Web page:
Study explores genetic differences among people’s gut microbes, and their health consequences
Scientists have learned a lot in recent years about the gut microbiome—the vast assortment of bacteria that line our intestines—and its role in health and disease. But many studies have neglected a big question: What if the same microbe behaves differently in different people?
New research published in Nature now reveals that small differences in the genomes of microbes affect the overall health of their human hosts. The findings could help in the search for more-targeted probiotics for various diseases.
David Zeevi, who started the investigation at the Weizmann Institute of Science and is continuing it as a fellow in physics and biology at Rockefeller, developed algorithms to systematically identify genetic variants across human-gut microbiomes. In analyzing nearly 900 Israeli subjects, Zeevi and his colleagues discovered around 100 variants in microbial DNA associated with risk factors for disease, whose presence was later confirmed in a separate Dutch cohort.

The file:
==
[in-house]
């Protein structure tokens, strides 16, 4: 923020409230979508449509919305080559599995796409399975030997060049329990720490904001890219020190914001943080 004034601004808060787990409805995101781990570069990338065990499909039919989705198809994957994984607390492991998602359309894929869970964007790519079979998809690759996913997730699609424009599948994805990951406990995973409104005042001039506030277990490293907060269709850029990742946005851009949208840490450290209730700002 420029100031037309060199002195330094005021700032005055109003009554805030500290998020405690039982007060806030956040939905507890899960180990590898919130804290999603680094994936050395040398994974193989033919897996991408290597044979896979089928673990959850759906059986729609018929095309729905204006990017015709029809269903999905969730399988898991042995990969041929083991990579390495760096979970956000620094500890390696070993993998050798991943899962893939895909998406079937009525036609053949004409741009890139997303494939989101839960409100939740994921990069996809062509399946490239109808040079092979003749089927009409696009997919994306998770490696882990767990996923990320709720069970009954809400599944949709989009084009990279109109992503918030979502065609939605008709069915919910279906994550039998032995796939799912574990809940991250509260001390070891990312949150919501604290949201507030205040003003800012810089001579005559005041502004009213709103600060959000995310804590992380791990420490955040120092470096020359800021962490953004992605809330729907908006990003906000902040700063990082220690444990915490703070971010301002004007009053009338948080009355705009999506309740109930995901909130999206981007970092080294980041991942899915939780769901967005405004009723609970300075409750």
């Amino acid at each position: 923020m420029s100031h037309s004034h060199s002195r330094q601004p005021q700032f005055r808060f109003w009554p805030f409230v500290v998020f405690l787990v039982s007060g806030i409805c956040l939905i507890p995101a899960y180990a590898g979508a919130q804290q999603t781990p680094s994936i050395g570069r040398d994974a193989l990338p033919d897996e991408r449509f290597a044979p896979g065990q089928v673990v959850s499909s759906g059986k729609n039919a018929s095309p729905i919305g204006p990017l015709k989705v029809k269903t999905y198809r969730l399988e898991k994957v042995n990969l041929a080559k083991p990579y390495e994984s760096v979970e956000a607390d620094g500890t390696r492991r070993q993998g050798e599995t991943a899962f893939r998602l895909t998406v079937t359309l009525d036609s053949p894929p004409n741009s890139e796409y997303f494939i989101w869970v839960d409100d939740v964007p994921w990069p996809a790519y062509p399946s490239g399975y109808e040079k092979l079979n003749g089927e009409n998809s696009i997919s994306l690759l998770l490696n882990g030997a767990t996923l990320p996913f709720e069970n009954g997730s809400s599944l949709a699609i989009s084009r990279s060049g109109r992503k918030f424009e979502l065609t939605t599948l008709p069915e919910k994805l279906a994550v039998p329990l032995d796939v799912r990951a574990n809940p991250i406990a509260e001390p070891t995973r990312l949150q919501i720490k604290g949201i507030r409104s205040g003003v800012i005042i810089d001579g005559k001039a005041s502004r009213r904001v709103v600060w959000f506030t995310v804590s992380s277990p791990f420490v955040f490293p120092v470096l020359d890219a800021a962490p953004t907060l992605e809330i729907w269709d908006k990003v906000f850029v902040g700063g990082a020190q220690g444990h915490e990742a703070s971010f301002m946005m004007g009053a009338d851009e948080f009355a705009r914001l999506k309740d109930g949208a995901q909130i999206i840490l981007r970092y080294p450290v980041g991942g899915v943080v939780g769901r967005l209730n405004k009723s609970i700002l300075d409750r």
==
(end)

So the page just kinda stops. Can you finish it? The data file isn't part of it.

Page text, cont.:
For example, one of these variants appeared to be related to body weight—people whose gut microbes carry it were found to be 13 pounds lighter on average compared to those who had the same microbe without that particular variant. The scientists subsequently found that this variant gives the microbe the ability to convert certain sugars into a metabolism-augmenting substance—providing a possible explanation for how the bacterial gene might curb weight gain in its human host.
“The real potential of our approach,” says Zeevi, “is that it allows us to not only find such associations, but to then explore the actual mechanisms behind them, giving us a better idea of how to design probiotics and treatments to make people healthier.”